In 21 cases no expulsion order was made; in three of these the recommendations were made by courts having no jurisdiction to recommend, so that they could not be carried into effect; in three no order was necessary as the aliens were removed from the United Kingdom by their own Consul at his special request; and in one case the alien appealed against the conviction, was released on bail for the purpose of the appeal and absconded. The remaining 14 cases related to persons against whom no previous conviction was recorded, and involved special considerations, such as the length of time the alien had been in the country, the dependence on him or her of a family mostly British-born, an undertaking by a Consul to look after the alien, &c.
One of the 14 persons to whom clemency was shown in the first instance rendered himself liable a second time, was again recommended for expulsion and was expelled.
Out of the 287 persons against whom expulsion orders were made 17 were subsequently found in the United Kingdom in contravention of the order. Of these, 15 received sentences of imprisonment for the offence, and two were discharged on condition of immediate departure from the United Kingdom.
Eight persons became liable under the second set of conditions explained Expulsion above. Details are given in Table IV. In six of these cases expulsion orders of Aliens were made, and two cases were awaiting decision at the end of the year.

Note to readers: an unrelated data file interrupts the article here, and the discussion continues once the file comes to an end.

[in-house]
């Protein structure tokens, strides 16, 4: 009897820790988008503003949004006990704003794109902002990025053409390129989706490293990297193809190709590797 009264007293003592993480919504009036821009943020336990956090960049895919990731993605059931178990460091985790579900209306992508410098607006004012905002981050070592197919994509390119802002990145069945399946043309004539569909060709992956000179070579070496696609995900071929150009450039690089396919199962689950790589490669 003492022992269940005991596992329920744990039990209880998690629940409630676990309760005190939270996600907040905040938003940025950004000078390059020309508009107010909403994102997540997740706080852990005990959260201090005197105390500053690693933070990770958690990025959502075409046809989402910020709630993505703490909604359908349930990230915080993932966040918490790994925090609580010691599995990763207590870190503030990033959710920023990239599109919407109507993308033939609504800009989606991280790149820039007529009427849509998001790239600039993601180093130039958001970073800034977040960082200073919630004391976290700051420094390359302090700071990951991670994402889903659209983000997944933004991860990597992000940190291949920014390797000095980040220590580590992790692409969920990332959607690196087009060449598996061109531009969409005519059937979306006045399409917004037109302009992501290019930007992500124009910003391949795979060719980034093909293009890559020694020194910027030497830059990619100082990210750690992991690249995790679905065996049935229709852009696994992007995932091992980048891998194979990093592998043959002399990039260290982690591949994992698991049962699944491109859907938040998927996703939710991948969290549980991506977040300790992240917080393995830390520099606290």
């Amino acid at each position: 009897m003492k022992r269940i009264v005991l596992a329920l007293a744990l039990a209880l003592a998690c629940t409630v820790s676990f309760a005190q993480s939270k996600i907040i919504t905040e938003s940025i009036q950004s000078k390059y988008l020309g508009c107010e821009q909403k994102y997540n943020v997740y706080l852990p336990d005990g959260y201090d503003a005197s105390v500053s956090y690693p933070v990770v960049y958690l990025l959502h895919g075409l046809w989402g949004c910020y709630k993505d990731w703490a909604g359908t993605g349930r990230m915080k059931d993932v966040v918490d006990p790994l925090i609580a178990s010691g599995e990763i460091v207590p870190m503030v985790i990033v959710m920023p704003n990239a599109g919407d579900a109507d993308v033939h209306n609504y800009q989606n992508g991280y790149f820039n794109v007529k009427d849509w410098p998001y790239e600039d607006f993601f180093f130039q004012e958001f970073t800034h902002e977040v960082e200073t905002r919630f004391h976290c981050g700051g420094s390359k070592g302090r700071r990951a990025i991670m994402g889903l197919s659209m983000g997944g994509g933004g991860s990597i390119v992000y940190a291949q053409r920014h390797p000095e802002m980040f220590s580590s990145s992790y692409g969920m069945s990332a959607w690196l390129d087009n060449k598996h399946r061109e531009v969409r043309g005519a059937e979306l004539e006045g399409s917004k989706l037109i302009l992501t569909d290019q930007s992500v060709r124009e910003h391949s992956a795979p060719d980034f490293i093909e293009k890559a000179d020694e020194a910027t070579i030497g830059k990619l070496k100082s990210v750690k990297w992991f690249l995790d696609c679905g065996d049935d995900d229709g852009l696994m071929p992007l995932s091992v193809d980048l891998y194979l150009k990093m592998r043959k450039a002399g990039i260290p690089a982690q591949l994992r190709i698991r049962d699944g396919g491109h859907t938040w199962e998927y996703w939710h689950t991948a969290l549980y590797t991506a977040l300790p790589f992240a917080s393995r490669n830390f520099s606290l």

Effect of expulsion provisions on Alien crime.
Some time must elapse before it will be possible to gauge with any approach to accuracy the effect of the expulsion provisions of the Aliens Act upon the amount or nature of alien crime in the United Kingdom.
The statistics of convicted prisoners-though by no means an absolute index to crime-will in the long run afford a test, but it is too soon yet to expect them to show any great change. Even if Courts commonly took the view that expulsion is, in the case of an alien, a substitute for the punishment hitherto attached to crime by whomsoever committed-and, as a fact, expulsion was recommended in lieu of sentence in only one case during 1906-almost every alien recommended for expulsion would still go to swell the total of convicted aliens in prison, for it is necessary, in practically every instance, for the alien to be detained in prison after his conviction by the Court pending the Secretary of State's decision as to expulsion. Notwithstanding this, the prison statistics already yield indications that the liability to expulsion is exercising considerable influence.
The alien prison population reached its highest point in 1904, having
If the matter be tested by the figures of prisoners in custody on a given date
Similar statistics as regards the alien prison population in Scotland and Ireland are given in Tables VIII. to XI. The figures are very much smaller both absolutely and in proportion to the total prison population and they do not exhibit any such marked tendency as the English figures. It would seem that in Scotland the growth of the alien prison population has not yet received any check.
The word "alien" when used in regard to prisoners includes only those who declare themselves to have been born in foreign countries. There may be other aliens who do not so declare themselves; and it is possible that a person though so declared may be British by parentage. The figures of aliens in prison may therefore not be strictly comparable with those of aliens expelled.